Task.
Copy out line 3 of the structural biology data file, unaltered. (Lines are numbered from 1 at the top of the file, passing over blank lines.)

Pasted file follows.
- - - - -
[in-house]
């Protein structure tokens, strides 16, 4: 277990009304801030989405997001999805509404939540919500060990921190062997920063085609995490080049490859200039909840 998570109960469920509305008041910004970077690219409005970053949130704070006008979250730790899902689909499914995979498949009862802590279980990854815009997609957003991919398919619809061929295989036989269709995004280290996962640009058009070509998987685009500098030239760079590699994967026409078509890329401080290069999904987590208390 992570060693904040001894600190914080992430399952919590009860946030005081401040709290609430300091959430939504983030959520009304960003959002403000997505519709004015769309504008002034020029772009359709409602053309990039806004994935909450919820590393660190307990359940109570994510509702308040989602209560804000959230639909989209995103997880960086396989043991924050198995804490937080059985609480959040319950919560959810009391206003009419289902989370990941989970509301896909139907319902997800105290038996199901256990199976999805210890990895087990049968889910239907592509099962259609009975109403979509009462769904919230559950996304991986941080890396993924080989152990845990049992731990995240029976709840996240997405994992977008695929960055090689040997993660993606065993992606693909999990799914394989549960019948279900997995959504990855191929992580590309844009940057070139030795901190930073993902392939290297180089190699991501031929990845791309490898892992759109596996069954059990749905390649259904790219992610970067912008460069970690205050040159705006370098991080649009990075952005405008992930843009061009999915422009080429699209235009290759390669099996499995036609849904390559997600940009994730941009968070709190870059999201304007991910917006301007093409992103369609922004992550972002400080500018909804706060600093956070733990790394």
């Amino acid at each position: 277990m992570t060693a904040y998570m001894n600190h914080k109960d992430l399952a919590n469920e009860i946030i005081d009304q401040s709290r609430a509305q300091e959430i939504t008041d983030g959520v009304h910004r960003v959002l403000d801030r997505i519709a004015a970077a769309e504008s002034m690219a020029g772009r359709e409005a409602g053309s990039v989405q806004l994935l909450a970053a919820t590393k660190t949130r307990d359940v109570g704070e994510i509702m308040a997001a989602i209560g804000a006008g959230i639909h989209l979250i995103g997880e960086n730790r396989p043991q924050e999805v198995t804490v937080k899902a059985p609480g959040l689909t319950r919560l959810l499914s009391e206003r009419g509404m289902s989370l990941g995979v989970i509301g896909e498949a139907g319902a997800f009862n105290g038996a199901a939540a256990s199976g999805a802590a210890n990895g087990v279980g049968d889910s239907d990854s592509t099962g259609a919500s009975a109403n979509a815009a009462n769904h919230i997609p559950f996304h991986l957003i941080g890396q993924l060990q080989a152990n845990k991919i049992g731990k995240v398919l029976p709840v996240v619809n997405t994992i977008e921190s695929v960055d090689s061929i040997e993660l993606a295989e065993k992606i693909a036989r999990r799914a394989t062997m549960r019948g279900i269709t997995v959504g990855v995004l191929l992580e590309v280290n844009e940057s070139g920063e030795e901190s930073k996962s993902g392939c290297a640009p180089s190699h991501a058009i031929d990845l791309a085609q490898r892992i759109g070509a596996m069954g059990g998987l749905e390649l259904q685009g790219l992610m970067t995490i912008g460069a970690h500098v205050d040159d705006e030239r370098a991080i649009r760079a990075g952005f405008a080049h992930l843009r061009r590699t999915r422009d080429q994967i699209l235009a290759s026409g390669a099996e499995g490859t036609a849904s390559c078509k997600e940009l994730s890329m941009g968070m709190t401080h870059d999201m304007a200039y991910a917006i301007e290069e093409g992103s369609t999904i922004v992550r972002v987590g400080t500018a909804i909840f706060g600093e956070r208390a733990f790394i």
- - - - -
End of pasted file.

């Amino acid at each position: 277990m992570t060693a904040y998570m001894n600190h914080k109960d992430l399952a919590n469920e009860i946030i005081d009304q401040s709290r609430a509305q300091e959430i939504t008041d983030g959520v009304h910004r960003v959002l403000d801030r997505i519709a004015a970077a769309e504008s002034m690219a020029g772009r359709e409005a409602g053309s990039v989405q806004l994935l909450a970053a919820t590393k660190t949130r307990d359940v109570g704070e994510i509702m308040a997001a989602i209560g804000a006008g959230i639909h989209l979250i995103g997880e960086n730790r396989p043991q924050e999805v198995t804490v937080k899902a059985p609480g959040l689909t319950r919560l959810l499914s009391e206003r009419g509404m289902s989370l990941g995979v989970i509301g896909e498949a139907g319902a997800f009862n105290g038996a199901a939540a256990s199976g999805a802590a210890n990895g087990v279980g049968d889910s239907d990854s592509t099962g259609a919500s009975a109403n979509a815009a009462n769904h919230i997609p559950f996304h991986l957003i941080g890396q993924l060990q080989a152990n845990k991919i049992g731990k995240v398919l029976p709840v996240v619809n997405t994992i977008e921190s695929v960055d090689s061929i040997e993660l993606a295989e065993k992606i693909a036989r999990r799914a394989t062997m549960r019948g279900i269709t997995v959504g990855v995004l191929l992580e590309v280290n844009e940057s070139g920063e030795e901190s930073k996962s993902g392939c290297a640009p180089s190699h991501a058009i031929d990845l791309a085609q490898r892992i759109g070509a596996m069954g059990g998987l749905e390649l259904q685009g790219l992610m970067t995490i912008g460069a970690h500098v205050d040159d705006e030239r370098a991080i649009r760079a990075g952005f405008a080049h992930l843009r061009r590699t999915r422009d080429q994967i699209l235009a290759s026409g390669a099996e499995g490859t036609a849904s390559c078509k997600e940009l994730s890329m941009g968070m709190t401080h870059d999201m304007a200039y991910a917006i301007e290069e093409g992103s369609t999904i922004v992550r972002v987590g400080t500018a909804i909840f706060g600093e956070r208390a733990f790394i």